Why The Devil’s Own Is Harrison Ford’s Most Underrated Movie
When it comes to the greatest actors of all-time, Harrison Ford undoubtedly makes the list. While playing the iconic smuggler Han Solo in Star Wars would have secured his place in film history, his portrayal of the hero in the Indiana Jones franchise solidified his status as the definitive face of heroism on the big screen. Ford has brought to life an array of unforgettable characters, including Rick Deckard in the Blade Runner series, Jack Ryan in adaptations of Tom Clancy’s novels The Patriot Games and Clear and Present Danger, and Detective John Book in Witness, which earned him an Academy Award nomination.
Ford’s 1997 film, The Devil’s Own, directed by Alan J. Pakula, may not have received the same acclaim as his other films, but it is equally deserving of praise. The movie, which grossed over $140 million worldwide, tells the story of Irish-American Sergeant Tom O’Meara, played by Ford, who must balance his duties as a police officer with his family responsibilities. As a loving father to his wife Sheila and daughters Bridget and Morgan, Tom becomes an integral member of the police force and leads a social outreach program to mend social stigmas through his shared Irish heritage.
Ford’s portrayal of Tom as a tender and loving family man is a departure from his usual roles as a battle-hardened hero. His chemistry with Margaret Colin, who plays Sheila, elevates the scenes that could have been dismissed as melodrama. The movie also showcases Ford’s snappy sense of humor as he teases Julia Stiles, who plays his younger daughter, when she develops an interest in a young Irish man who comes to stay with them.
The Devil’s Own also features Brad Pitt as Irish Republican Agent Rory Frankie, who stays with Tom as part of the social outreach program. Despite his efforts to keep his true loyalties to the IRA hidden from Tom, Frankie’s rash and emotional reactions to shocking situations put him in danger, and Tom must help him get out of it. The movie presents a more vulnerable and nuanced hero, unlike Ford’s previous roles, and highlights his ability to bring depth and empathy to his characters.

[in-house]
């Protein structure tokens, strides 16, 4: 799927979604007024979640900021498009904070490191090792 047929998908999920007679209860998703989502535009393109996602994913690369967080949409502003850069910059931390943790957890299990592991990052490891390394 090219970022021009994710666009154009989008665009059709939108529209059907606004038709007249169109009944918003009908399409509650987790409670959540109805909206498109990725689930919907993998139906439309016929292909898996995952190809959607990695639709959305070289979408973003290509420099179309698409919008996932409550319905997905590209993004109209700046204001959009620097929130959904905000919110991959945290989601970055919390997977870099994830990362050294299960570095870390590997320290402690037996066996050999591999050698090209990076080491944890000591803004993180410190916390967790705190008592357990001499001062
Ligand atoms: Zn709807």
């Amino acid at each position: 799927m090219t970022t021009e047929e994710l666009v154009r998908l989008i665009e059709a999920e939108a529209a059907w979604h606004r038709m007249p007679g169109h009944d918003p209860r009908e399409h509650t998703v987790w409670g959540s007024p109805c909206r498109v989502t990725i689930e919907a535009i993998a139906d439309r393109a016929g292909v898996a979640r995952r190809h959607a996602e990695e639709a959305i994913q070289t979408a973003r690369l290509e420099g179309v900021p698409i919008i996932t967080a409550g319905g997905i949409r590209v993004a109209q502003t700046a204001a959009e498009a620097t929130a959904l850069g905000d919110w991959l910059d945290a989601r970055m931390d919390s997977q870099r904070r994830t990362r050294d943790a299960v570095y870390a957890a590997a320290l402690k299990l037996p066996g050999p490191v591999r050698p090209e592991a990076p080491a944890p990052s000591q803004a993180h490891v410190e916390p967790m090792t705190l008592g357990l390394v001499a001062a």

While The Devil’s Own may have been considered a disappointment, it is a thought-provoking crime thriller that deserves more recognition. The film delves into political conspiracy and organized crime, which is rarely explored in movies today. Harrison Ford’s performance as Tom O’Meara shows his range as an actor and proves that he is a master of his craft.
Harrison Ford is unquestionably one of the greatest actors of all-time. Simply playing the legendary smuggler Han Solo in the Star Wars franchise would have earned Ford a place in film history, but it was his role as the titular hero in the Indiana Jones franchise that suggested that he may in fact be the definitive face of heroism on the big screen. Between Rick Deckard in the Blade Runner series, Jack Ryan in the Tom Clancy adaptations The Patriot Games and Clear and Present Dangerand his Academy Award nominated role as Detective John Book in WitnessFord has a monopoly on great film characters. His performance as the Irish-American Sergeant Tom O’Meara in 1997’s The Devil’s Own may not have been held in the same high regard, but it is equally deserving of praise.
The Devil’s Own served as another collaboration between Ford and director Alan J. Pakula, who previously directed him to another underrated performance in 1990’s Presumed Innocent. Pakula is a master of the espionage genre, and that notion of getting the same director of All The President’s Men, Klute, and The Parallax View to helm a crime thriller with Ford was an inherently exciting one. Even though the film was considered to be a financial success and grossed over $140 million at the worldwide box office, it was met with largely negative reactions. Ford himself defended the film in a recent interview with Vanity Fairwhich suggests that The Devil’s Own may be the most underrated film of his entire career.
An Unlikely Family Man Hero